34. Physicians of Vilnoc
  35. Flowers of Vashnoi

Okay, there! What would you all argue should be placed significantly higher or lower?

For me: plots that revolve closely around sexual issues lack interest. Bad family relationships move a book sharply downward because I just don’t like reading about those. If the whole story seems slow and/or rather pointless, it drops way down in the rankings — but if the story foregrounds positive family relationships, it may move higher even if nothing much happens, eg “Knife Children” appealed to me much, much more than SK: Legacy. And I just did not much like The Hallowed Hunt, even though none of those situations apply to that one.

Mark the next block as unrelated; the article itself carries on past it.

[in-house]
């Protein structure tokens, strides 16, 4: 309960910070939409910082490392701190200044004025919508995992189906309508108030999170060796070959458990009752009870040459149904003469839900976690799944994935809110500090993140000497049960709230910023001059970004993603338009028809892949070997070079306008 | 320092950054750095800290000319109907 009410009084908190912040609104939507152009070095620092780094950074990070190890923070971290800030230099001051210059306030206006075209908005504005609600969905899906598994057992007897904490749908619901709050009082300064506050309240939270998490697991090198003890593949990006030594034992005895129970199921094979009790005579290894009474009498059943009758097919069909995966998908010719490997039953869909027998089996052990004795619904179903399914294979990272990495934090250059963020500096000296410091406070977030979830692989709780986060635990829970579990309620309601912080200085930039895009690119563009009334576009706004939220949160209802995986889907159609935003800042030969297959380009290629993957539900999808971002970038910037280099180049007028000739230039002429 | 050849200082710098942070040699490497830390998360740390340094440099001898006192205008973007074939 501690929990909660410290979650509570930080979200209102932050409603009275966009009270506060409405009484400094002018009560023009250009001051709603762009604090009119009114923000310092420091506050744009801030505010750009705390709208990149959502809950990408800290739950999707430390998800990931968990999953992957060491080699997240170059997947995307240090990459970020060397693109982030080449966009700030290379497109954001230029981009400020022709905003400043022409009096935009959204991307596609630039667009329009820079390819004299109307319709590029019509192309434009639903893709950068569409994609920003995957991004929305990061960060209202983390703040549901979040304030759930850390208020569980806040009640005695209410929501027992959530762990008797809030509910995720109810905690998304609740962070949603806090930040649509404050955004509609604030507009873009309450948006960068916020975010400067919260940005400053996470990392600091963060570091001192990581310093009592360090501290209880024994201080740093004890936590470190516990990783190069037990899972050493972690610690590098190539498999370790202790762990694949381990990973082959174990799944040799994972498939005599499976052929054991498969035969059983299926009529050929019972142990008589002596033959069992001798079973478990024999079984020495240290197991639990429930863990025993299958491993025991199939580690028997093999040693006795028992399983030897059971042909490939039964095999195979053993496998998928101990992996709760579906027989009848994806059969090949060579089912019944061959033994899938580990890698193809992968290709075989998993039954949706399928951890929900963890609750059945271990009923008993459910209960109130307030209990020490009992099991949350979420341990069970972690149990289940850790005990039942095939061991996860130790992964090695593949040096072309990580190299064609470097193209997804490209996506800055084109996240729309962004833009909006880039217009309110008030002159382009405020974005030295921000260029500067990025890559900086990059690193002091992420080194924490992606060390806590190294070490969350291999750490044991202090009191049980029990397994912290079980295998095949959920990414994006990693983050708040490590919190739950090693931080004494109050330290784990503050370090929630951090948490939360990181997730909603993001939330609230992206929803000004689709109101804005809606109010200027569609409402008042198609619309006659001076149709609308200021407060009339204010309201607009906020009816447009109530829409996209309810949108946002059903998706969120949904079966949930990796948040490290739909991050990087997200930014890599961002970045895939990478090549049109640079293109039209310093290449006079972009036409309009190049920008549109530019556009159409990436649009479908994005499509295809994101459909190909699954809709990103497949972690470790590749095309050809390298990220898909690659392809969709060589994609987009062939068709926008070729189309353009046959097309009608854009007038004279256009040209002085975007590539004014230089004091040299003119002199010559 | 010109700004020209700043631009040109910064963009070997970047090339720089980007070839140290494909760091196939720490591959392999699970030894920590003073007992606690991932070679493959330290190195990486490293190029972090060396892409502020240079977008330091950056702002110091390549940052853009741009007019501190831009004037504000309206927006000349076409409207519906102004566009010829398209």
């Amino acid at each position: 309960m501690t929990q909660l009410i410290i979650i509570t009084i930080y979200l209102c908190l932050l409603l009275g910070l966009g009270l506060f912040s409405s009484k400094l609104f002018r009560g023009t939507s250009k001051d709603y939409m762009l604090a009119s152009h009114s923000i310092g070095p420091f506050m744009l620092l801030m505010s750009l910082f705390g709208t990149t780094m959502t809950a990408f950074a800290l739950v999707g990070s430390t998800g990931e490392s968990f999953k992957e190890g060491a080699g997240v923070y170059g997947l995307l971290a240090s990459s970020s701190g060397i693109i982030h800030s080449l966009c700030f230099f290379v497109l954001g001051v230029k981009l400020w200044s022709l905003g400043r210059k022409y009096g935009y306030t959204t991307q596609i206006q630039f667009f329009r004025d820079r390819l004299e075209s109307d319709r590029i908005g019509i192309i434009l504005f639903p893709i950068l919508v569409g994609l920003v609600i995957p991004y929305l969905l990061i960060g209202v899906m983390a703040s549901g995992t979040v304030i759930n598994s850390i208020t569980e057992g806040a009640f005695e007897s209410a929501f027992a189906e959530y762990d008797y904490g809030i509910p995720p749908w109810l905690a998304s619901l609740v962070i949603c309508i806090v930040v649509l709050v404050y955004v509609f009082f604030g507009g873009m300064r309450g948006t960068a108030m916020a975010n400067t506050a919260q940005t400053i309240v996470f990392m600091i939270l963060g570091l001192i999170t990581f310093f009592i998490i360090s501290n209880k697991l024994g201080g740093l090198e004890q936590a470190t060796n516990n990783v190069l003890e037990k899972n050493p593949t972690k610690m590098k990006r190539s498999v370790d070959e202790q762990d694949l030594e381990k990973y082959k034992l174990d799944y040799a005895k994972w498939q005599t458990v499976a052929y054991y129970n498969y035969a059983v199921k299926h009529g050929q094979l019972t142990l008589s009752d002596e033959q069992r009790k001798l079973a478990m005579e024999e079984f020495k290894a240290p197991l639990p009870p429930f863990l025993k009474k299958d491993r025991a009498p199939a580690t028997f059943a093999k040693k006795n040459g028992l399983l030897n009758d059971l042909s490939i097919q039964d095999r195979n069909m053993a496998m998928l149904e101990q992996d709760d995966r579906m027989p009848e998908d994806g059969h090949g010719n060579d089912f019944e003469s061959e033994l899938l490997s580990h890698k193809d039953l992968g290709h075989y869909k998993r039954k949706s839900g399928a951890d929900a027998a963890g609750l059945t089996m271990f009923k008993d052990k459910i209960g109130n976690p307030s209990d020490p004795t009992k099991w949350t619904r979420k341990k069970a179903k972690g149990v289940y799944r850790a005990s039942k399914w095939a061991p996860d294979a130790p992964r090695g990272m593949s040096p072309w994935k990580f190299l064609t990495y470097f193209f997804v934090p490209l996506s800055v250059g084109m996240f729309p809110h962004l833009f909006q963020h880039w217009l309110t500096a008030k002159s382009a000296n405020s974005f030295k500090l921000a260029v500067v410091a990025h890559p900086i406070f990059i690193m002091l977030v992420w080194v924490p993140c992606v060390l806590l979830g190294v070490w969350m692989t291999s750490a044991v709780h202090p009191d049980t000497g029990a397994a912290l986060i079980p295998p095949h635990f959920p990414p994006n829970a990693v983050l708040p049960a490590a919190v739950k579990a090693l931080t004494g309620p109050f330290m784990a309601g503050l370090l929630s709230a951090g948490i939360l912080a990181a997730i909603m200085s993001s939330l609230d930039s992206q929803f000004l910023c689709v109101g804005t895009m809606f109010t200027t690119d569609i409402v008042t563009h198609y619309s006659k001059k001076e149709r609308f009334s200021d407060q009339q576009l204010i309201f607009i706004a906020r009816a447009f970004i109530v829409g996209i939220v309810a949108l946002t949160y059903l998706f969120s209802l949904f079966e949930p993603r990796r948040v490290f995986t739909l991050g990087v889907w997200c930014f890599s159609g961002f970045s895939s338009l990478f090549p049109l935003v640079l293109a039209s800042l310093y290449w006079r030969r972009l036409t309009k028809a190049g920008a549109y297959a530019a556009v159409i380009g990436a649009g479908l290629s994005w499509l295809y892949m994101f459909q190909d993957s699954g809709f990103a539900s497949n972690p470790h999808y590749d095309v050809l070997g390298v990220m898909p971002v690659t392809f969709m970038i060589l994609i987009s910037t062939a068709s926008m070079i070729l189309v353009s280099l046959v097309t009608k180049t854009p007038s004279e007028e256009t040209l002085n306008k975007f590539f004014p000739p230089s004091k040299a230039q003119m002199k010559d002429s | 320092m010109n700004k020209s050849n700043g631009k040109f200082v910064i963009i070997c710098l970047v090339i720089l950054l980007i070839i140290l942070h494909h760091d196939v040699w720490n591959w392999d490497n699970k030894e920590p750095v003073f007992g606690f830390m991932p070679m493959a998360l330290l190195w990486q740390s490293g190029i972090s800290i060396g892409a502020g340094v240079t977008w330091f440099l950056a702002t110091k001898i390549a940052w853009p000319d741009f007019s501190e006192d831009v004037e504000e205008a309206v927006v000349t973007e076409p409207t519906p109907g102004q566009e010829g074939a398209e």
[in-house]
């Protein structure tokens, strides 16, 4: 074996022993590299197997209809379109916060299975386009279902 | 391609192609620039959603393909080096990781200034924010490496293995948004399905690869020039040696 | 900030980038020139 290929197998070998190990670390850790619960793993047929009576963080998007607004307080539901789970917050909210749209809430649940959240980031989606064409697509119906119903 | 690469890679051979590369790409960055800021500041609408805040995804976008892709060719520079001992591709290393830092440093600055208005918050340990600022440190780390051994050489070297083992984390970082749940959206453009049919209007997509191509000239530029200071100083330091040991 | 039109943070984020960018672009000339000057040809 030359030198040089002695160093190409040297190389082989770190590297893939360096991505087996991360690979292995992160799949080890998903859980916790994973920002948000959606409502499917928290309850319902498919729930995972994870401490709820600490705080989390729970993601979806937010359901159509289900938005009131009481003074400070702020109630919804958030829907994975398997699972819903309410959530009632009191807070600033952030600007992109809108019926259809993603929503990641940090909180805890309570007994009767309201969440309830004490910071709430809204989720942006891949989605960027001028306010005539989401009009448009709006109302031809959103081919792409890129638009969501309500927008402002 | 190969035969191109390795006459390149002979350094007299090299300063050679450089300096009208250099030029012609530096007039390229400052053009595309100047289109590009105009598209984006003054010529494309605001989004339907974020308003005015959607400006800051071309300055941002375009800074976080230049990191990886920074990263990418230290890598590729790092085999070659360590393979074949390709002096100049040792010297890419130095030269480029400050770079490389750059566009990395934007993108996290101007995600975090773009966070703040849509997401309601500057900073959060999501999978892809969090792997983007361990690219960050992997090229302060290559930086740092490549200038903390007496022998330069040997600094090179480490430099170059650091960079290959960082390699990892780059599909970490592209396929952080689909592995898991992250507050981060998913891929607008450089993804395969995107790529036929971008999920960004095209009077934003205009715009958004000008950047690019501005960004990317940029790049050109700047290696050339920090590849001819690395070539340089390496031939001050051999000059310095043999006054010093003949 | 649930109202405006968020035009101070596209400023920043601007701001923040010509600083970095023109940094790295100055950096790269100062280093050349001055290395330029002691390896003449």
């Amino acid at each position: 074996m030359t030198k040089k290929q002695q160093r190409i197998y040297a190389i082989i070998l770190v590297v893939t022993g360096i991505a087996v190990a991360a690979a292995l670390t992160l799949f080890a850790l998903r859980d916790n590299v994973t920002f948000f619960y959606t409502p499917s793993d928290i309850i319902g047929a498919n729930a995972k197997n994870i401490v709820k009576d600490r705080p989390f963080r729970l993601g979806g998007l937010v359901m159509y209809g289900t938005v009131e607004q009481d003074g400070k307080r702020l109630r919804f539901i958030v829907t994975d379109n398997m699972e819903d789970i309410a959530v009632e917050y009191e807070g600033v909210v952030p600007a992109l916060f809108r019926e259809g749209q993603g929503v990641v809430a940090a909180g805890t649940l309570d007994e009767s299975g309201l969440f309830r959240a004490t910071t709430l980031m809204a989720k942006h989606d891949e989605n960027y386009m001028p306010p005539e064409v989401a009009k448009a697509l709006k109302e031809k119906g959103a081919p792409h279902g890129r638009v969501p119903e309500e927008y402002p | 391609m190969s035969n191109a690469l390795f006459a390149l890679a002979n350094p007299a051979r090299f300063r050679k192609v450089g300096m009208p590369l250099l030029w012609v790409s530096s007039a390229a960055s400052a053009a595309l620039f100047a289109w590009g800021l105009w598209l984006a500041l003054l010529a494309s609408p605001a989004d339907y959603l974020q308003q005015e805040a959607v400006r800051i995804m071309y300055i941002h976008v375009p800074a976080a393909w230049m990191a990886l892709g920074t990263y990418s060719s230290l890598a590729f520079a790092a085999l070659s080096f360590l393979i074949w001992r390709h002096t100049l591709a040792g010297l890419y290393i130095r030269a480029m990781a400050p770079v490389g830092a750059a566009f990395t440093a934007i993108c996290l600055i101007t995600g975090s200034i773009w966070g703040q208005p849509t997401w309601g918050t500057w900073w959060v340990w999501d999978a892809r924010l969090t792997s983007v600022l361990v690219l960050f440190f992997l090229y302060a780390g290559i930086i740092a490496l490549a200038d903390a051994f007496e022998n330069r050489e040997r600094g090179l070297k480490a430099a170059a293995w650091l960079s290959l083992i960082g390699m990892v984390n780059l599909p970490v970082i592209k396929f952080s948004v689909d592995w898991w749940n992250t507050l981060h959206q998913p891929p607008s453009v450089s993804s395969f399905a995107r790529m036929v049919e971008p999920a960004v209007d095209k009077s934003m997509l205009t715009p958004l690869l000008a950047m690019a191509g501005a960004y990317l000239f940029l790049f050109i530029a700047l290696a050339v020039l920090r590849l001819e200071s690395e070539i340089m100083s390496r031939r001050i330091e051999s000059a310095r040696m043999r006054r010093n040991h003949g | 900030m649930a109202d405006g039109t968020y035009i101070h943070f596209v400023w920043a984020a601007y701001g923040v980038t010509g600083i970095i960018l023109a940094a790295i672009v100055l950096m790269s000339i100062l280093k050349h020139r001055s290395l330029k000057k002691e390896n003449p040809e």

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8 thoughts on “Ranking LMB’s Oeuvre”

  1. I noticed that the last four Vorkosigan books are in the bottom part, and two of them are at the very bottom. I agree with that. I had been thinking I had actually stopped reading around then, but it seems I made it through all four but lost interest in the series as a result and hadn’t realized no more had been published since then.

    I don’t remember many of these well enough to quibble about precise rankings. In terms of top fifteen / rest, and the very worst ones, my impressions are about the same. I’d be surprised if they weren’t, though. I find your recommendations to be very on point, so our tastes seem pretty aligned.

  2. I would move Spirit Ring up a good bit, and Beguilement down. Otherwise, I mostly agree. That said, this is very much a bell curve, with a whole lot of books close together in the middle, and a few extreme outliers well above and below.